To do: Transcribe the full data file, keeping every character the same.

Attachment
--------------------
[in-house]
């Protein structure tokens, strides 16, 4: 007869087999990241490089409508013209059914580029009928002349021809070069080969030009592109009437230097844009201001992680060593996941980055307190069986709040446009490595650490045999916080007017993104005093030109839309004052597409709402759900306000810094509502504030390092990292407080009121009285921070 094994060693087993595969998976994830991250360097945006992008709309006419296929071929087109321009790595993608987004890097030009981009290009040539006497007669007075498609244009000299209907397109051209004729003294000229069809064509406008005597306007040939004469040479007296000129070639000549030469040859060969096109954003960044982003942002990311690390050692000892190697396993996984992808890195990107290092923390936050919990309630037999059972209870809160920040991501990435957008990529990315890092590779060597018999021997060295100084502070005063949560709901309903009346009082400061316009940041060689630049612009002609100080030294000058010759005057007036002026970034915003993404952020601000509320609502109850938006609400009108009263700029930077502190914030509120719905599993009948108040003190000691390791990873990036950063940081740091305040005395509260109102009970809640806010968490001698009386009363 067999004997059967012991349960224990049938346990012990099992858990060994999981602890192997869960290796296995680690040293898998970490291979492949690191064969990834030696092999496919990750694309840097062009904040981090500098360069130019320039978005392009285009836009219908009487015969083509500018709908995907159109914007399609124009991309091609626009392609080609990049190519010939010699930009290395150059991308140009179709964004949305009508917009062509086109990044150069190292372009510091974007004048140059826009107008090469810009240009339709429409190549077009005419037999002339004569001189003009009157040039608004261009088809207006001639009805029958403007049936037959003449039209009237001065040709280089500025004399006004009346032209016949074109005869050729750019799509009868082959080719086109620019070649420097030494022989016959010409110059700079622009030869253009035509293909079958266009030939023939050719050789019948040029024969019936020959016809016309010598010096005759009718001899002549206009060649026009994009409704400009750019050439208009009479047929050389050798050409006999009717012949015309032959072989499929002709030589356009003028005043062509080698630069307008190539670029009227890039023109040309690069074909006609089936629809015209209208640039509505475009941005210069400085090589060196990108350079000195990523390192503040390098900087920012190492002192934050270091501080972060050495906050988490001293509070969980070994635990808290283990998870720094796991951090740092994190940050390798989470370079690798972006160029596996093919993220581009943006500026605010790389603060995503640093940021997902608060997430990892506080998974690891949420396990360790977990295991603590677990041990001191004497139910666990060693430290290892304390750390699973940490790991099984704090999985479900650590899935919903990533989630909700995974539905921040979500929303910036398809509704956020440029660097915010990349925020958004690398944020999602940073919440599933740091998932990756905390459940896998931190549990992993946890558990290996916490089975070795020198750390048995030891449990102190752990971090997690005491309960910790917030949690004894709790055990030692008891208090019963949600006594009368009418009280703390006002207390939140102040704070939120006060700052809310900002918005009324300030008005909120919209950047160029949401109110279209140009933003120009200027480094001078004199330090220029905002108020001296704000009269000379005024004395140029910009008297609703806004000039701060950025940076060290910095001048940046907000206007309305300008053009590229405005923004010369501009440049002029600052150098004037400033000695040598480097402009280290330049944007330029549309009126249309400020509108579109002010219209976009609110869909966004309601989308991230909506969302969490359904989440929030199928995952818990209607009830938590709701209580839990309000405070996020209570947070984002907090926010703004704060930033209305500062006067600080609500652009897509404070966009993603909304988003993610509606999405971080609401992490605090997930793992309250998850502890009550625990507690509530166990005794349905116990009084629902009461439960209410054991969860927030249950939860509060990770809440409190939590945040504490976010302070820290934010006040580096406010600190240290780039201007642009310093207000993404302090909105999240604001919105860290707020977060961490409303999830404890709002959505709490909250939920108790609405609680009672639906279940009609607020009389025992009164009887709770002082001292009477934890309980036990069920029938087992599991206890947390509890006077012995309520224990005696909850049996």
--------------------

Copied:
[in-house]
């Protein structure tokens, strides 16, 4: 007869087999990241490089409508013209059914580029009928002349021809070069080969030009592109009437230097844009201001992680060593996941980055307190069986709040446009490595650490045999916080007017993104005093030109839309004052597409709402759900306000810094509502504030390092990292407080009121009285921070 094994060693087993595969998976994830991250360097945006992008709309006419296929071929087109321009790595993608987004890097030009981009290009040539006497007669007075498609244009000299209907397109051209004729003294000229069809064509406008005597306007040939004469040479007296000129070639000549030469040859060969096109954003960044982003942002990311690390050692000892190697396993996984992808890195990107290092923390936050919990309630037999059972209870809160920040991501990435957008990529990315890092590779060597018999021997060295100084502070005063949560709901309903009346009082400061316009940041060689630049612009002609100080030294000058010759005057007036002026970034915003993404952020601000509320609502109850938006609400009108009263700029930077502190914030509120719905599993009948108040003190000691390791990873990036950063940081740091305040005395509260109102009970809640806010968490001698009386009363 067999004997059967012991349960224990049938346990012990099992858990060994999981602890192997869960290796296995680690040293898998970490291979492949690191064969990834030696092999496919990750694309840097062009904040981090500098360069130019320039978005392009285009836009219908009487015969083509500018709908995907159109914007399609124009991309091609626009392609080609990049190519010939010699930009290395150059991308140009179709964004949305009508917009062509086109990044150069190292372009510091974007004048140059826009107008090469810009240009339709429409190549077009005419037999002339004569001189003009009157040039608004261009088809207006001639009805029958403007049936037959003449039209009237001065040709280089500025004399006004009346032209016949074109005869050729750019799509009868082959080719086109620019070649420097030494022989016959010409110059700079622009030869253009035509293909079958266009030939023939050719050789019948040029024969019936020959016809016309010598010096005759009718001899002549206009060649026009994009409704400009750019050439208009009479047929050389050798050409006999009717012949015309032959072989499929002709030589356009003028005043062509080698630069307008190539670029009227890039023109040309690069074909006609089936629809015209209208640039509505475009941005210069400085090589060196990108350079000195990523390192503040390098900087920012190492002192934050270091501080972060050495906050988490001293509070969980070994635990808290283990998870720094796991951090740092994190940050390798989470370079690798972006160029596996093919993220581009943006500026605010790389603060995503640093940021997902608060997430990892506080998974690891949420396990360790977990295991603590677990041990001191004497139910666990060693430290290892304390750390699973940490790991099984704090999985479900650590899935919903990533989630909700995974539905921040979500929303910036398809509704956020440029660097915010990349925020958004690398944020999602940073919440599933740091998932990756905390459940896998931190549990992993946890558990290996916490089975070795020198750390048995030891449990102190752990971090997690005491309960910790917030949690004894709790055990030692008891208090019963949600006594009368009418009280703390006002207390939140102040704070939120006060700052809310900002918005009324300030008005909120919209950047160029949401109110279209140009933003120009200027480094001078004199330090220029905002108020001296704000009269000379005024004395140029910009008297609703806004000039701060950025940076060290910095001048940046907000206007309305300008053009590229405005923004010369501009440049002029600052150098004037400033000695040598480097402009280290330049944007330029549309009126249309400020509108579109002010219209976009609110869909966004309601989308991230909506969302969490359904989440929030199928995952818990209607009830938590709701209580839990309000405070996020209570947070984002907090926010703004704060930033209305500062006067600080609500652009897509404070966009993603909304988003993610509606999405971080609401992490605090997930793992309250998850502890009550625990507690509530166990005794349905116990009084629902009461439960209410054991969860927030249950939860509060990770809440409190939590945040504490976010302070820290934010006040580096406010600190240290780039201007642009310093207000993404302090909105999240604001919105860290707020977060961490409303999830404890709002959505709490909250939920108790609405609680009672639906279940009609607020009389025992009164009887709770002082001292009477934890309980036990069920029938087992599991206890947390509890006077012995309520224990005696909850049996």